As you know, coagulopathy — common in trauma and perioperative bleeding — must be addressed. When this situation presents, increased morbidity and mortality result, and “anticoagulation can further increase a patient’s risk of developing coagulopathic bleeding.” Is four-factor prothrombin complex concentrate (PCC) the answer? Can it help anesthesiologists better manage patients who are receiving direct oral anticoagulants?
Direct Oral Anticoagulants / Factor X Inhibitor Therapies
Direct oral anticoagulants (DOACs), or factor X inhibitor therapies, have been approved by the FDA since 2010. Data (and evidence) for managing patients on DOACs is still in the early stages. However, some of the benefits of DOACs include:
- More predictable pharmacokinetics and pharmacodynamics
- Fewer interactions with other medications and food
- Not associated with the problems of a narrow therapeutic window (like warfarin)
- Favorable safety and efficacy profiles (demonstrated in “real-world” cohorts)
- Allowing for fixed dosing one to two times per day
- Elimination of anticoagulation monitoring
- Elimination of dose adjustments
Once your patients are on DOACs, you must have a game plan for preventing coagulopathy. Recent literature has concluded:
“There is reason to believe that the use of 25 IU/kg PCC for management of activated factor X inhibitor-associated bleeding has a positive effect without significantly increasing the risk of thromboembolic events.”
Four-Factor PCC Is a More Effective (and Cheaper) Alternative
In the United States, “four-factor PCC was only approved in 2013 and is currently restricted in use to the urgent reversal of vitamin K antagonist therapy.” While we are still lacking fully conclusive data from randomized controlled trials, in clinical trials so far, for the reversal of activated factor X inhibitors, PCC compares favorably to andexanet alfa in terms of cost, effectiveness and a low level of thromboembolic complications:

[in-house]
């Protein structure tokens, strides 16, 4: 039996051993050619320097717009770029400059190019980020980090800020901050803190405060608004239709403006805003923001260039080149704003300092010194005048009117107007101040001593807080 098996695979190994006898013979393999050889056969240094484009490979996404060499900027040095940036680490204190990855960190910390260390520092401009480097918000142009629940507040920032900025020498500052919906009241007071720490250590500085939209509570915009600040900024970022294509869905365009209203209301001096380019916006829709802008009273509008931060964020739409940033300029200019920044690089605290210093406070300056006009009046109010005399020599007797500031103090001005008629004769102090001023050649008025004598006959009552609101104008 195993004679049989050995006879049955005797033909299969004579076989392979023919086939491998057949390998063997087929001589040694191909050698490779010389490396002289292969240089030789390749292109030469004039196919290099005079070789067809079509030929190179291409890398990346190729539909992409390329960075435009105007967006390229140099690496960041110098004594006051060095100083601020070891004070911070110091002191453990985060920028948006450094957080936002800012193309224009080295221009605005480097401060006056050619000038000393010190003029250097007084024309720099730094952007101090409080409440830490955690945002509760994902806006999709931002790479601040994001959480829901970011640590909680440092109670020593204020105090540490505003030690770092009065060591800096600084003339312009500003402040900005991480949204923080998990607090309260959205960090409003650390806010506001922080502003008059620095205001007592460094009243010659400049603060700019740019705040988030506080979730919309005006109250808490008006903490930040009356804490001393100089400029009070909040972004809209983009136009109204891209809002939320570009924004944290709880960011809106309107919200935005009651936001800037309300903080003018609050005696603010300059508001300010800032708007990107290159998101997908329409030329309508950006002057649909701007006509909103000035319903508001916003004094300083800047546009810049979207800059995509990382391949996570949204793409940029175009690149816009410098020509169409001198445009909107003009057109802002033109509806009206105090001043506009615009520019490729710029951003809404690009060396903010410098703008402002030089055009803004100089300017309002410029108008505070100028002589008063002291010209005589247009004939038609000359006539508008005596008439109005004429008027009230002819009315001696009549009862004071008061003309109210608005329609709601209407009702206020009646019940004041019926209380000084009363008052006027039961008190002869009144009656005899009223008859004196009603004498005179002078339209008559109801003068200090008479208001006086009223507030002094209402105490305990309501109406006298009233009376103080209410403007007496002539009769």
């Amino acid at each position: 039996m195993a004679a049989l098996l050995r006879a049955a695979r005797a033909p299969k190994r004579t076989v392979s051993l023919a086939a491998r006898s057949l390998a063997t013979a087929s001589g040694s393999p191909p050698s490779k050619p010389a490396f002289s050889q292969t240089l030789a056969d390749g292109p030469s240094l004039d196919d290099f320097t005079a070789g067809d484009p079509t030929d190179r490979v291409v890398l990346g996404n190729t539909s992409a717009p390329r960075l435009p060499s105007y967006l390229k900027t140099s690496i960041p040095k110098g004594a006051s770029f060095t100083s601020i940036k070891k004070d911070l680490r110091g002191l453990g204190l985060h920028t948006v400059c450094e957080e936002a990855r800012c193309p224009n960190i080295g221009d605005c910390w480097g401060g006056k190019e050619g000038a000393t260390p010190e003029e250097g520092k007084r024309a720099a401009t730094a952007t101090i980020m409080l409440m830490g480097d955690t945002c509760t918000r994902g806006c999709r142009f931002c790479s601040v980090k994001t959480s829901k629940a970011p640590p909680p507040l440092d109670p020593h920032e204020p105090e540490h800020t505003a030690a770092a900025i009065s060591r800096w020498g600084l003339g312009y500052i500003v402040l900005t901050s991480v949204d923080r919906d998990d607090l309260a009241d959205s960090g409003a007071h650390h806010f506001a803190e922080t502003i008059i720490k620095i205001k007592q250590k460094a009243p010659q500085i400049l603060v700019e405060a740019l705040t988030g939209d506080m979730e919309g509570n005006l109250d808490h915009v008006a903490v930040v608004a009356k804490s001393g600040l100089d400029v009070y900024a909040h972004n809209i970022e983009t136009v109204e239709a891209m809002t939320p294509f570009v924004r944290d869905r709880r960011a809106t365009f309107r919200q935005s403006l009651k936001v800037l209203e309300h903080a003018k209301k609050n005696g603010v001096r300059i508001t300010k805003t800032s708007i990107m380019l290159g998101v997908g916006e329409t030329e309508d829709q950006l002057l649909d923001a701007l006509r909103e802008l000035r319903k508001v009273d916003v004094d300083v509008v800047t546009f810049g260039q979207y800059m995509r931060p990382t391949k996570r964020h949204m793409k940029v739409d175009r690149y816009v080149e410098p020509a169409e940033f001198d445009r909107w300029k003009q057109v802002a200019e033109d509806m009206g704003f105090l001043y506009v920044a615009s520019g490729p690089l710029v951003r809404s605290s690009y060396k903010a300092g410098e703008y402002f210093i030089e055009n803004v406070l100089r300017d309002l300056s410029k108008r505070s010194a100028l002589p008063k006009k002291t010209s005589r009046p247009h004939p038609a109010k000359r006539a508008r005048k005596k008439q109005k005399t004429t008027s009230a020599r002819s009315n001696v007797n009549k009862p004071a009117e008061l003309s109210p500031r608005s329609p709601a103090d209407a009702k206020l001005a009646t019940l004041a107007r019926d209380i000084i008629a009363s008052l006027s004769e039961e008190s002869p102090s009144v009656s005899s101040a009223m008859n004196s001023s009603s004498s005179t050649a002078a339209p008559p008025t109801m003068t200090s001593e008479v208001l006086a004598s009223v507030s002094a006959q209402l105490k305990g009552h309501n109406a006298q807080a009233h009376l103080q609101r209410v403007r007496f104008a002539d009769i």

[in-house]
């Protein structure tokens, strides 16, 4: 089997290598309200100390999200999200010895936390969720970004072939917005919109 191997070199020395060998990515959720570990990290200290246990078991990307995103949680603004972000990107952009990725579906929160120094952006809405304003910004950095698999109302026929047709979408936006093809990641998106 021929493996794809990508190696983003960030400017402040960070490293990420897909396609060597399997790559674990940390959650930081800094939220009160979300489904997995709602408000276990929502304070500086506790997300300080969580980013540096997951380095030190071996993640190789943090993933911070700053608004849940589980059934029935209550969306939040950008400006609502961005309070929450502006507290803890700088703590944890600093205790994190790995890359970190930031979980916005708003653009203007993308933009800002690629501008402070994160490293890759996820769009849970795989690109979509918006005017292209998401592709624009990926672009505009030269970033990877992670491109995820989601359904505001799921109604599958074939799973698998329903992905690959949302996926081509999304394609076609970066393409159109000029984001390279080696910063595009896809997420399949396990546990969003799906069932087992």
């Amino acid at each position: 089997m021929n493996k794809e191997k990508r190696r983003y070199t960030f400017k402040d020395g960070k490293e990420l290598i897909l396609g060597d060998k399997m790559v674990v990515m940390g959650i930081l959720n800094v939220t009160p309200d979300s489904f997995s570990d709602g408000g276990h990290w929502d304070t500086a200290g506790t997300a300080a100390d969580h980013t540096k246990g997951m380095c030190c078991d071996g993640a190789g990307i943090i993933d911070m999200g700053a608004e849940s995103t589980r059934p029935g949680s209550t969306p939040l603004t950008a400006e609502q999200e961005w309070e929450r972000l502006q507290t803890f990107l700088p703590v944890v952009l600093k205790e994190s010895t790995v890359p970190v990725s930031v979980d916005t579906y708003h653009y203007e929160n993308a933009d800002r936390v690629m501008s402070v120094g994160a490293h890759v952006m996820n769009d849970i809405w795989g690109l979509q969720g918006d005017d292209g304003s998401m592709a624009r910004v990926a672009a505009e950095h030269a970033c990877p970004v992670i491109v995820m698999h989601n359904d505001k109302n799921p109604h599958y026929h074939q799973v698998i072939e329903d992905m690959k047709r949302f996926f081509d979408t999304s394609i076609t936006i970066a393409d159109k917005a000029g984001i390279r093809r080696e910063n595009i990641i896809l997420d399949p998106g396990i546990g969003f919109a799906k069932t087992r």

“Current data including recent results from the UPRATE study support the use of PCC for the reversal of activated factor X inhibitors in bleeding patients and suggest that PCC could become a useful and relatively affordable option for management of DOAC-associated bleeding. Further studies are needed to investigate the optimal dosing of PCC to maintain the balance between procoagulant effectiveness and low thrombotic risk.”
It is predicted that the number of patients using DOACs will likely increase in the near future due to their advantages over existing therapies. However, the downside is: The number of bleeding events in patients on DOAC therapy is also expected to increase. Given that, ensure that you have a clear strategy for anticoagulation reversal and a game plan for achieving hemostasis; you may also want to consider administering PCCs for patients on DOACs.